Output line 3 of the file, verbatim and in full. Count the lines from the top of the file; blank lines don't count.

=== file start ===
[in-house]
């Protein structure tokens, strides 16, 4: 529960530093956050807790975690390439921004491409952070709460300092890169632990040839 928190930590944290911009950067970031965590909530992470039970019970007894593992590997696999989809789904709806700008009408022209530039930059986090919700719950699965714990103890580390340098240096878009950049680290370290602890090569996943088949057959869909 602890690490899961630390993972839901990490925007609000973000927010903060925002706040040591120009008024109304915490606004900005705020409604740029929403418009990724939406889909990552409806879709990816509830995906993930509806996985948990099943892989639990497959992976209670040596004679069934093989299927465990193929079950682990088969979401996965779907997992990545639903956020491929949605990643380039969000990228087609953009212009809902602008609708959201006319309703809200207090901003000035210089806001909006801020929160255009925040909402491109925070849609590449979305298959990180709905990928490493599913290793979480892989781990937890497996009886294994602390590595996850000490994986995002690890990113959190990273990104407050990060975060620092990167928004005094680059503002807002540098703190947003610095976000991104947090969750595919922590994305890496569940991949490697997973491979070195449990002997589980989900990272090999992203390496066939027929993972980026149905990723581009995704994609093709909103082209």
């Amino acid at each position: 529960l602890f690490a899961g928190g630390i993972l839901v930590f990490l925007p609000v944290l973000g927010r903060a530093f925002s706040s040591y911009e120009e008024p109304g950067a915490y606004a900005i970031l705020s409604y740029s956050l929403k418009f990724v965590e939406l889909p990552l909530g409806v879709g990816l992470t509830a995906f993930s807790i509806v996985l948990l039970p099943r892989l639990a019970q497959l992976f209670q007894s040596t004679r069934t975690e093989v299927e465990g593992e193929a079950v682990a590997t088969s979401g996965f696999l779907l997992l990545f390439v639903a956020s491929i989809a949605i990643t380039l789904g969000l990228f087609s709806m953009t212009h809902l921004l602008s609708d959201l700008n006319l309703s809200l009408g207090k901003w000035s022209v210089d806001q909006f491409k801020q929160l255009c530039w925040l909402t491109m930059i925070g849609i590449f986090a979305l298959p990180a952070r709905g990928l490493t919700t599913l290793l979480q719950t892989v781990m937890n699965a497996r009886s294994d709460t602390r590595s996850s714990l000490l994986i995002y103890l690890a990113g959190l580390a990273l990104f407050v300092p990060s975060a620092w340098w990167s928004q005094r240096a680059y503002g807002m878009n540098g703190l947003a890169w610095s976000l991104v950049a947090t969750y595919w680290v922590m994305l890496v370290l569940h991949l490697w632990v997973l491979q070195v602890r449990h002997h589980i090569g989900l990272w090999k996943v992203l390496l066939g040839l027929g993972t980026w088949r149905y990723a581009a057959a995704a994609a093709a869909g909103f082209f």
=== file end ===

């Amino acid at each position: 529960l602890f690490a899961g928190g630390i993972l839901v930590f990490l925007p609000v944290l973000g927010r903060a530093f925002s706040s040591y911009e120009e008024p109304g950067a915490y606004a900005i970031l705020s409604y740029s956050l929403k418009f990724v965590e939406l889909p990552l909530g409806v879709g990816l992470t509830a995906f993930s807790i509806v996985l948990l039970p099943r892989l639990a019970q497959l992976f209670q007894s040596t004679r069934t975690e093989v299927e465990g593992e193929a079950v682990a590997t088969s979401g996965f696999l779907l997992l990545f390439v639903a956020s491929i989809a949605i990643t380039l789904g969000l990228f087609s709806m953009t212009h809902l921004l602008s609708d959201l700008n006319l309703s809200l009408g207090k901003w000035s022209v210089d806001q909006f491409k801020q929160l255009c530039w925040l909402t491109m930059i925070g849609i590449f986090a979305l298959p990180a952070r709905g990928l490493t919700t599913l290793l979480q719950t892989v781990m937890n699965a497996r009886s294994d709460t602390r590595s996850s714990l000490l994986i995002y103890l690890a990113g959190l580390a990273l990104f407050v300092p990060s975060a620092w340098w990167s928004q005094r240096a680059y503002g807002m878009n540098g703190l947003a890169w610095s976000l991104v950049a947090t969750y595919w680290v922590m994305l890496v370290l569940h991949l490697w632990v997973l491979q070195v602890r449990h002997h589980i090569g989900l990272w090999k996943v992203l390496l066939g040839l027929g993972t980026w088949r149905y990723a581009a057959a995704a994609a093709a869909g909103f082209f």